Windows Mobile Growth Strong, Won't Match Android: IDC

Microsoft's Windows Mobile OS will regain some of the smartphone market share it has lost recently - but will still be in last place in 2014, according to research firm IDC's Worldwide Quarterly Mobile Phone Tracker.

Microsoft's Windows Mobile OS will regain some of the smartphone market share it has lost recently - but will still be in last place in 2014, according to research firm IDC's Worldwide Quarterly Mobile Phone Tracker.

This isn't necessarily bad news for Microsoft; any growth is cause for celebration given that Redmond has been pushed to the back of the smartphone line behind mobile young guns Apple (iPhone) and Google (Android).

"Android and iOS have taken away both mindshare and market share from the old regime [BlackBerry, Symbian, Windows Mobile], and have helped propel the market forward," says Ramon Llamas, senior research analyst with IDC's Mobile Devices Technology and Trends team.

Yet on the plus side for Microsoft, IDC is forecasting Windows Mobile to grow in the next five years while key rivals lose market share. Though one rival, Google's Android mobile OS, will gain more market share than anyone.

Microsoft is releasing Windows Phone 7, an overhaul of its mobile OS, this fall.

Windows Mobile's worldwide market share is currently only 6.8 per cent, according to IDC, but it will grow by 43.3 percent in the next five years, to reach 9.8 per cent of the smartphone market by 2014. In the same time period, BlackBerry's share will decline by 3.5 per cent, from 17.9 per cent to 17.3 per cent, and the iPhone's share will decline by nearly 26 per cent, from 14.7 per cent to 10.9 per cent. By 2014, the iPhone will have only an estimated one percent market share lead on Windows Mobile devices, according to IDC.

The entire mobile device market is expected to grow by 55.4 per cent this year compared to 2009 (measured by the number of phones shipped). This is a 10 per cent higher estimate than the one IDC issued in its last Mobile Phone Tracker.

For 2010, IDC expects mobile device vendors to ship 269.6 million smartphones, compared to the 173.5 million units shipped in 2009, a year in which the market declined 2.8 per cent, the first such occurrence in IDC's Mobile Phone Tracker history.

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The catalyst for the increased volume this year is the launch of new models in recent months, such as the BlackBerry Torch, the iPhone 4 and the EVO 4G, according to the IDC report.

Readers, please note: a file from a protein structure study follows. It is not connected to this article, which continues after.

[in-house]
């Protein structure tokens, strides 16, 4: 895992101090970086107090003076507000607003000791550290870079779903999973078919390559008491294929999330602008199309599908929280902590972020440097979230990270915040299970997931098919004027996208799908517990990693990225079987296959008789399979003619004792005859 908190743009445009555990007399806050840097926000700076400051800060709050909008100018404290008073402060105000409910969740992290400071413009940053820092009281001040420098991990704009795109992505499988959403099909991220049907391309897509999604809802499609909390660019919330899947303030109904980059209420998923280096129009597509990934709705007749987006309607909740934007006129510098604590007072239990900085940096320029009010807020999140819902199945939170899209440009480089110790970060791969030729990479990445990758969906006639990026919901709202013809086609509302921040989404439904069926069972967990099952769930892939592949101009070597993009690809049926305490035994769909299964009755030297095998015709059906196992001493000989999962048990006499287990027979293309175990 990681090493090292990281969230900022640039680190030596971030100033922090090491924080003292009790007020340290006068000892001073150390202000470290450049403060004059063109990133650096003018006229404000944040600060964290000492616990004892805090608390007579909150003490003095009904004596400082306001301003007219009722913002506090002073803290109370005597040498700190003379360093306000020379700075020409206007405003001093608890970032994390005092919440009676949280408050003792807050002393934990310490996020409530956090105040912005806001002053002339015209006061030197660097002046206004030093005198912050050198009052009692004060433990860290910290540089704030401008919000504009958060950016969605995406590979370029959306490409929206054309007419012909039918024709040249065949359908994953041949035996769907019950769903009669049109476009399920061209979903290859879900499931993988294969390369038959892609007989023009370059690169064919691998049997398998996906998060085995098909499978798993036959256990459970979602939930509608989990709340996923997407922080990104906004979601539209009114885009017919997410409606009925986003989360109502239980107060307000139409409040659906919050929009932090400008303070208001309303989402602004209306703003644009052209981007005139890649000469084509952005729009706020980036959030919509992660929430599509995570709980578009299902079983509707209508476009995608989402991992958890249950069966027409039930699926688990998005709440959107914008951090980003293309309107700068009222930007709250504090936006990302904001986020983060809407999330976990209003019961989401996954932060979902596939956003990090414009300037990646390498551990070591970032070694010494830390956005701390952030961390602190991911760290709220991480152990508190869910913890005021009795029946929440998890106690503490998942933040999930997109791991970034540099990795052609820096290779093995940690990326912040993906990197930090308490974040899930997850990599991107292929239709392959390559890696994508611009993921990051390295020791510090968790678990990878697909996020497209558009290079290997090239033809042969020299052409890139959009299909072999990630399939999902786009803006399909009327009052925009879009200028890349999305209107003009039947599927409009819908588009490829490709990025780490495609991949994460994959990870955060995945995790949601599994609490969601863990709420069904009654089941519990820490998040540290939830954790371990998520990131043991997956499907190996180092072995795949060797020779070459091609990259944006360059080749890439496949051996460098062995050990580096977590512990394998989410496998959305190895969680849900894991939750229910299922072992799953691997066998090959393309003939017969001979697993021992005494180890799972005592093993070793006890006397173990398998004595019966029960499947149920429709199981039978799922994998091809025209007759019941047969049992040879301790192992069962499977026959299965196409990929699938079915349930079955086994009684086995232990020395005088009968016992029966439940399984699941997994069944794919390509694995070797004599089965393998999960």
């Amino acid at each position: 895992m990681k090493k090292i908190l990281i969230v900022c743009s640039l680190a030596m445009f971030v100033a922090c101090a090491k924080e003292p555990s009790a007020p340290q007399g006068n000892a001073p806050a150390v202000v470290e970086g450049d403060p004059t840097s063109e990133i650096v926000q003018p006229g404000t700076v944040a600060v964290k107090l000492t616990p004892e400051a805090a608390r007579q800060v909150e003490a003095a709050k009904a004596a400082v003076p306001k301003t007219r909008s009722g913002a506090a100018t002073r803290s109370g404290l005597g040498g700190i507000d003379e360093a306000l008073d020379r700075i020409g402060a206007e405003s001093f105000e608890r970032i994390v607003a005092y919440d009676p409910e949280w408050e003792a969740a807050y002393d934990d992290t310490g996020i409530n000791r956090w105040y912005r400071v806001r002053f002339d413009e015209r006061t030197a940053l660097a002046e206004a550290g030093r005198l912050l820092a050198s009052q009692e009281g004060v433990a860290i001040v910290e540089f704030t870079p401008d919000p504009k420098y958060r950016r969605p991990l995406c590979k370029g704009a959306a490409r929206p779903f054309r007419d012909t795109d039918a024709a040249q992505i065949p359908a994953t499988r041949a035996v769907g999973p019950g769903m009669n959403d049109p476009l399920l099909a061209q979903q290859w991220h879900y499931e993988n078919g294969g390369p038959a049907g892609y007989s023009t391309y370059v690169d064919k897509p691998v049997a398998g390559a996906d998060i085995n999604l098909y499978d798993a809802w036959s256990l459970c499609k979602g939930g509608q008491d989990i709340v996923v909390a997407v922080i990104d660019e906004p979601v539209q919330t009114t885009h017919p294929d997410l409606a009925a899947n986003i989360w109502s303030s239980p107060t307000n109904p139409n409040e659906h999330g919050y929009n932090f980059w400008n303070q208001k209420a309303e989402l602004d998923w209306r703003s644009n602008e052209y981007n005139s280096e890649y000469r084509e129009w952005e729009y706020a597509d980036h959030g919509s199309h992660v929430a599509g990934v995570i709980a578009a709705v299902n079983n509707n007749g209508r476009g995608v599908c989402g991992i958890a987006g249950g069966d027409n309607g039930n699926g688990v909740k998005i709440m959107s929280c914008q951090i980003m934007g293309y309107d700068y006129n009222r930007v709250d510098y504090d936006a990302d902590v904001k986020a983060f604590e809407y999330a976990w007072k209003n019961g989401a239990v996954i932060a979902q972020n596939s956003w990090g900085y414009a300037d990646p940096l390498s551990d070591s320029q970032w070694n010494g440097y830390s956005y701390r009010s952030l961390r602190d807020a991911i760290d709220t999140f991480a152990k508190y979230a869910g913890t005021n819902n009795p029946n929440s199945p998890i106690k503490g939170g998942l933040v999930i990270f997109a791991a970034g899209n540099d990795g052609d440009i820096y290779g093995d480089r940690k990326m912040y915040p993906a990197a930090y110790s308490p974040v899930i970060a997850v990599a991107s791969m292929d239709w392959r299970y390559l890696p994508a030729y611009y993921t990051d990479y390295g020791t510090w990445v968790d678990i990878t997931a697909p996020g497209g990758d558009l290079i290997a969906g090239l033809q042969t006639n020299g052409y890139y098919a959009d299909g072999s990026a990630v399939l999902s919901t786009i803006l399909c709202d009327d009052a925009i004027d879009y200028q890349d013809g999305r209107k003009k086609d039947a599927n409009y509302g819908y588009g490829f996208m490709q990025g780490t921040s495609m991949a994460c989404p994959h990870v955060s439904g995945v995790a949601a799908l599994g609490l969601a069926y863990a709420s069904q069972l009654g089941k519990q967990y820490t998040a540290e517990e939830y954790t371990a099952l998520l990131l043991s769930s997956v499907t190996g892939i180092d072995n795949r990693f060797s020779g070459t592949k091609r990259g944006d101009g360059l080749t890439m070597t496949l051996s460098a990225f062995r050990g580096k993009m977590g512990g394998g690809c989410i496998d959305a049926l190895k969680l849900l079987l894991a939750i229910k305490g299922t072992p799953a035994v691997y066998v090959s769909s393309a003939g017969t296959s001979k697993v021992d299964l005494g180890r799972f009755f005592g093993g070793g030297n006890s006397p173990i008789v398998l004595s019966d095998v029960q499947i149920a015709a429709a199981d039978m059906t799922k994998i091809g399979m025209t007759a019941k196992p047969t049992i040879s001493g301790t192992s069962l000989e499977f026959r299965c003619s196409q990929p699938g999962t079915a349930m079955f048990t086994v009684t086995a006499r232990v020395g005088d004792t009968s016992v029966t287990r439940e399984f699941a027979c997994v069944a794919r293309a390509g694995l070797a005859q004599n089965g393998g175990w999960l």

The momentum will continue in 2011, with IDC expecting the smartphone market to increase the number of phones shipped by 24.5 per cent next year. But it will decline after that, and by 2014 the market is expected to grow by only 13.6 per cent.

Though Windows Mobile will see market share growth, the big winner for the next five years will be Android phones, which IDC predicts will increase market share from 16.3 per cent to 24.6 per cent, a 51.2 per cent jump.

"Phone vendors have been drawn to Android because it allows them to present their own approach to what a smartphone experience can be," says IDC's Llamas. "And users have quickly warmed to Android, comparing it to Apple's iOS due to its ease of use and a growing mobile application storefront."

While Microsoft is predicted to still have the lowest worldwide market share in 2014 behind iOS, BlackBerry, Android and Symbian, IDC emphasizes that there is room for all smartphone players to grow and compete, with no one vendor taking over as the market share king the way Microsoft has with Windows on the PC.

"The smartphone OS market will remain fragmented but healthy for the foreseeable future," says Kevin Restivo, senior research analyst with IDC's Worldwide Quarterly Mobile Phone Tracker.

Shane O'Neill covers Microsoft, Windows, Operating Systems, Productivity Apps and Online Services for CIO.com. Follow Shane on Twitter @smoneill. Follow everything from CIO.com on Twitter @CIOonline. Email Shane at soneill@cxo.com.

Read more about mobile/wireless in CIO's Mobile/Wireless Drilldown.

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Tags MicrosoftsmartphonesNokiaRIMBlackberryGooglewirelessAppleNetworkingoperating systemswindows phone 7symbianiPhonesoftwareIDCPhonesconsumer electronicsWindows MobileTechnology TopicsTechnology Topics | Mobile

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Shane O'Neill

CIO (US)
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